CIVE_207_december2004

CIVE_207_december2004 - McGili University Faculty of...

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Unformatted text preview: McGili University Faculty of Engineering Department of Civil Engineering and Applied Mechanics CIVE 207 Solid Mechanics FINAL EXAMINATION Tuesday, December 21, 2004 — 2:00pm ~ 5:00pm Examiner: Dr. C.K. Manatakos Associate Examiner: Professor G. McClure STUDENT NAME: MCGILL ID. NUMBER: Instructions and Notes: 1. This is a CLOSED BOOK examination. Notes, tests, papers, reports, assignments, etc., are NOT permitted. 2. ONLY a FACULTY STANDARD CALCULATOR is pennitted. 3. This examination consists of FIVE (5) questions. Attempt ALL questions, which are of equal value for a total of 100%. 4. Write each answer in the space provided. If additional space is needed, use the reverse side of the page, clearly indicating the number of the question being answered. 5. Show all of the calculations steps in arriving at the final answers. 6. Illustrate the answers using. NEAT sketches, as needed, preferably using pencil. 7. State all assumptions clearly. 8. The following APPENDICES are included with this examination: (A) Fundamental Equations of Mechanics of Materials (B) Geometric Properties of Plane Areas (C) Deflections and Slopes of Cantilever and Simply-Supported Beams - - - - Dr. CK. Manatakos FINAL EXAMINATION Page 1 of 32 General Theory Problem 1-1 (a) Flexure and Shear in Beams: Define the flexure formula, briefly explain every term using; sketches and list the assumptions made for its derivation with appropriate Sketches. Sketch the normal strain and stress distributions for [lei-cure (positive bending) in a. beam of rectangular cross-section. Explain using sketches and equations, how the normal strain and stresses are related? Label all terms and Show proper units. Indicate locations of maximum and minimum values. Dr. C. K. Manatakos FINAL EXAMINATION General Theory Problem 1—1(b) Flexure and Shear in Beams: (cont‘d Define the shear stress formula, briefly explain every term usingr sketches and list the assumptions made for its derivation with appropriate sketches. Sketch and label the shear stress distribution and the shear flow for: [i] a beam of rectangular crossesection; [ii] an l-bearn cross-section. Explain using sketches and equations, how the shear strain and shear stress are related? Label all terms and show proper units. Indicate locations of maximum and minimum values. Dr. C. K. Manatak03 FINAL EXAMINATION "'“""""’““1“”W2‘13fi w: xawfimviy = .. Fig. P 1(b) Stress Points A to E on Beam Cross-section General Theory Problem 1—2 Combined Loadings — Stress Distribution in Beams: For the thin wall wide-flange l-section beam subjected to a concentrated load at mid-span as shown in Fig. 1 (a), five critical points are identified and labelled as A, B, C, D and E from the top to the bottom of the cross-section as shown in Fig. 1 Sketch the plane stress elements at these points, showingr the normal and the shear stresses for the following conditions: [i] the x — 3; stress components in the longitudinal and vertical axes of the beam; [ii] the principal stresses, showing the appropriate element orientations; [iii] the maximum shear stresses and accompanying average normal stresses, showing the appropriate element orientations. Figure P1 (3.) Figure P1 (b) Dr. C. K. Manatakos FINAL EXAMINATION Page 6 of 32 General Theory Problem 1-3 (a) Column Buckling: Define Euler’s equation for the critical buckling load and stress, briefly explain every term using; sketches and list the assumptions made for its derivation with appropriate sketches. How does this formula consider the different column end support conditions? Sketch columns with the different types of end conditions, illustrating the relationship to Euler’s equation. Dr. C. K. Manatakos FINAL EXAMLNATION ————————— General Theory Problem 1-3(b) Column Buckling: (contid Sketch on ONE diagram, the axial compressive load versus the maximum transverse deflection curves for the buckling response of a, slender column and label the critical load, for the following cases : [i] the column is perfectly straight with no imperfections and there is no eccentricity of the load (e : 0); [ii] the column is imperfect with an initial deflection (£10) at mid—height and there is no eccentricity of the load (:3 = 0); [iii] the eccentricity of the load increases from c z 0 to e 2 Dr. C. K. Manatakos FINAL EXAMINA'I‘ION Laboratory Theory Problem 2—1(a) Torsion Laboratory: Sketch on ONE diagram1 the torque versus twist response to failure for specimens of a: [1} mild steel cylindrical coupon; [ii] cast iron cylindrical coupon. Label all regions and basic characteristics of each curve, and identify the ductility characteristics for each specimen. Sketch a typical shear stress versus shear strain diagram for a perfectly elastic-plastic bilinear material response in torsion, explaining briefly the mathematical relationship between the shear stress and shear strain. Dr. C. K. Manatakos FINAL EXAMINATION Page 11 of 32 Laboratory Theory Problem 2~1(b) Torsion Laboratory: (cont’d Sketch the failure mode and cross-sectional fracture surfaces, and indicate the torsional failure modes for the Specimens tested: as listed below : Show the shear flow distribution on a typical cross-section, indicating the location of the maximum values. [i] solid cylindrical coupon of mild steel; [ii] solid cylindrical coupon of cast. iron; [iii] solid cylindrical coupon of wood; [iv] a solid rectangular bar of mild steel. Dr. C. K. Manatakos FINAL EXAMINATION Page 1: Laboratory Theory Problem 2-2 (a) Beam Bending Laboratory: Sketch 011 ONE diagram, the midispan concentrated load versus the vertical deflection response to failure for: [i] the mild steel I—beam tested; [ii] the timber beam tested. Label all regions and basic characteristics of each curve, and identify the ductility characteristics for each beam. Dr. C. K. Manatakos FINAL EXAMINATION Structural Steel I-Beam Aluminum I-Beam Steel Rectangular Bar Timber Square Beam Fig. P 2 Failure Mode of Beams Tested Laboratory T heory Problem 2-2 (h) Beam Bending Laboratory: (cont’d Identify the failure mode for each of the four beams tested as shown in each photograph, respectively, on Fig. P2, for: [i] mild steel I-beam: [ii] aluminium I—bearm : [iii] mild steel rectangular bar lJCELIIL: [iv] timber square beam: Figure P2 Dr. C. K. Manatakos FINAL EXAMINATION Page 14 of 32 Laboratory Theory Problem 2-3 (a) Column Buckling Laboratory: Sketch the Southwell plot for a concentrically loaded slender column with an initial curvature Label all the. characteristics of this plot, and identify the critical buckling load. Dr. C. K. Manatakos FINAL EXAMINATION Page 15 Laboratory Theory Problem 2-3 (1)) Column Buckling Laboratory: (cont’d Sketch the critical stress versus the slenderness ratio curve for compression or “squashing” failure and buckling failure of a. concentrically loaded “ideal” column with no imperfections, for all possible column lengths. Identify and mark the regions of the different failure modes, sketch an example for each type, and list the normal stress equation and Euler’s equation in the proper regions Dr. C. K. Manatakos FINAL EXAMINATION Fig. P 3(a) Fixed Ended Beam Oak Board w = 12 in d = 4m I—Beam df = 8.4 in tw = 0.4 in Fig. P 3(b) Composite Beam Cross-section Problem 3 For the fixed-ended beam with dimensions and loading as shown in Fig. P3 (a): a) Using superposition and the fixed end B for the redundant forces, determine the reactions at the fixed ends A and H in Imperial units (kip - ft), assuming that the flexural rigidity BI is constant. Neglect the effects of axial load. Sketch the elastic curve of the deflected shape, and the shear force and. the bending moment diagrams, indicating the maxima and minima values and their locations. b) If the beam cross-section is composed of a steel l-lieam section. along-with an oak board attached on top of the I—section between the flanges, as shown in Fig. P3 (b): Est : 29,000 ksi, GS; : 11.000 ksi, Iyy : 98.2 £72.41 [3; : 20.:3i71.4, A : 8.79 i712 Em = 1,600 ksi, Gw : 660 last Determine the maximum normal stresses in Imperial units (16.327) that occur in the I-beam and in the oak board. Identify their locations. Note: ilkip = 1,000le 1ft 2 12m test = hips per square inch Figure P3 (a) Figure P3 (b) Point A /V, on Surface Eiilii} fl} Fig. P 4 Solid Circular Rod Problem 4 A cantilever solid Circular shaft of dimensions as shown in Fig. P4 and cross-sectional radius of r = 0.75172, is subjected to a vertical force of 800th and a horizontal force of 500er at the free end. Point A is located at the outer surface of the cross-section, on the inner side of the rod in the direction of the positive :E-El-XlS from the fixed end support. a) Determine the state of stress at point A. Sketch a free-body diagram showing the calculated resultant internal loadings for the axial and shear forces, and the bending and twisting moments acting at the cross~section at point A. Calculate the normal and the shear stresses for each resultant forces and moments. and sketch the distribution of these stresses acting separately. indicating the maximum and minimum values. on appropriate cross—sections and material elements at point A. Sketch 011 ONE element1 the resultant normal and shearing stresses at point A. to) Determine the principal stresses, the maximum in-plane shear stress and the accompanying average normal stresses. Show the stress values and the orientation of these planes on appropriate element sketches. Show all details using Mohr’s circle. Give all answers in Imperial units (lb, lb - in and test). Note: k‘S’t 2 tips per square inch Figure P4 Dr. C. K. Manatakos FINAL EXAMINA’l‘lON Page 22 of 32 Fig. P 5 Cylindrical Pressure Vessel Problem 5 A cylindrical pressure vessel shown in Fig. P5, is constructed from a long, narrow steel plate by wrapping the plate around a mandrel and butt-welding along the edges of the plate to form a helical joint. The helical weld makes an angle of a = 55° with the longitudinal axis. The pressure vessel has an inner radius of r = 1.80 m and a wall thickness of t = 20 mm. For steel : E = 200 GPa, G = 80 em, V = 0.30, 7 = 77 kN/m3, p = 785019g/m3. “u” 2 850 MM 0y = O20 MP6s as : 260 MPa, and a : 17 x in-fi/OC. For a maximum internal pressure of pi- : 800 131%,. calculate the following quantities for the cylindrical part of the pressure vessel : a) the principal in-plane normal stresses, and the maximum iii-plane shear stress and the accompanying average normal stresses; h) the absolute maximum out-of-plane shear stress and the accompanying average normal stresses; c) the circumferential hoop and the longitudinal axial. strains (1 and rig. respectively: (1) the normal stress1 the tangential stress and the shear stresses, acting perpendicular and parallel, respectively, to the welded seam line; Identify all the calculated stresses values and angles on Molan circle. Present properly orientated sketches of the different elements showing the stresses. Mandrel = a cylindrical rod, round which metal is forged or shaped. Butt-weld : welding together of two flat ends of metal plates. Figure P5 Dr. C. K. Manatakos FINAL EXAMINATION Page 27 of 32 ...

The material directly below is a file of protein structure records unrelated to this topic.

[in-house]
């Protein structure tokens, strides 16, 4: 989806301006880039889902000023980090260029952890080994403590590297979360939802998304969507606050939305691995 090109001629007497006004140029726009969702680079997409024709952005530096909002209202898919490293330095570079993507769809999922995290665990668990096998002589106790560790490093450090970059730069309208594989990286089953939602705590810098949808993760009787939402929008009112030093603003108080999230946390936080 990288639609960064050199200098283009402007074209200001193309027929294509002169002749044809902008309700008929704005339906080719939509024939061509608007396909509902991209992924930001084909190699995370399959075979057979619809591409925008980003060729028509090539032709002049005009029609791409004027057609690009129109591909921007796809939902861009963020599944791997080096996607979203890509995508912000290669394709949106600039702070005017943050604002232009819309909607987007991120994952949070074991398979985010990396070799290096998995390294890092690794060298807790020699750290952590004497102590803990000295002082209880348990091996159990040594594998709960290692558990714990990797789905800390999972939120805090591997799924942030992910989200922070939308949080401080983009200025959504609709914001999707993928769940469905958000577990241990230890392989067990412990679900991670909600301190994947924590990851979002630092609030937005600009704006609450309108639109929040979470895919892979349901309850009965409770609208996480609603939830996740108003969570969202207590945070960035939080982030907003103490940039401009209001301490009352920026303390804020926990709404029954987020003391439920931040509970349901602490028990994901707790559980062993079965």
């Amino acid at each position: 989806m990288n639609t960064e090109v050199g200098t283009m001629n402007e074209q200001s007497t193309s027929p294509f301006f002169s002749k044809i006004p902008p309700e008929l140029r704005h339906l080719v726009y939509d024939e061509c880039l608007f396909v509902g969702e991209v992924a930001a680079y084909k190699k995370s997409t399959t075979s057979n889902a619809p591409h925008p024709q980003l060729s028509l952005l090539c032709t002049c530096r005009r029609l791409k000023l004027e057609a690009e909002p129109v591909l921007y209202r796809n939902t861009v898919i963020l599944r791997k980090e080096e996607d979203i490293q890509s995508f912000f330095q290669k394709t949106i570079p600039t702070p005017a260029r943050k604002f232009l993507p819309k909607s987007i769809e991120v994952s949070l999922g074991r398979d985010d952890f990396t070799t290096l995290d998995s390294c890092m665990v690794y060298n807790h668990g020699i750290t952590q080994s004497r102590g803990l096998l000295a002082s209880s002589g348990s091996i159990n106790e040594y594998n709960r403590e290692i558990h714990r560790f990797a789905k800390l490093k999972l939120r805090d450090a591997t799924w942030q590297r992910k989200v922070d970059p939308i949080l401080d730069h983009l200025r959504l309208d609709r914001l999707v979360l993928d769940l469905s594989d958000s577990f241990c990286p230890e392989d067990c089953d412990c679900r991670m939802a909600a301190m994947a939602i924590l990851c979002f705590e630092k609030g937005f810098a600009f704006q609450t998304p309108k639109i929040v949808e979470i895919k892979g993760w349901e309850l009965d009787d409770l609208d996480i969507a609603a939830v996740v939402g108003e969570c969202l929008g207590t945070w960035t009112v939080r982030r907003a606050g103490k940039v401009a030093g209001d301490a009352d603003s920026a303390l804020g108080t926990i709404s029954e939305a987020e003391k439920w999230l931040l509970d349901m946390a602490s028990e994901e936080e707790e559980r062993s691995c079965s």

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CIVE_207_december2004 - McGili University Faculty of...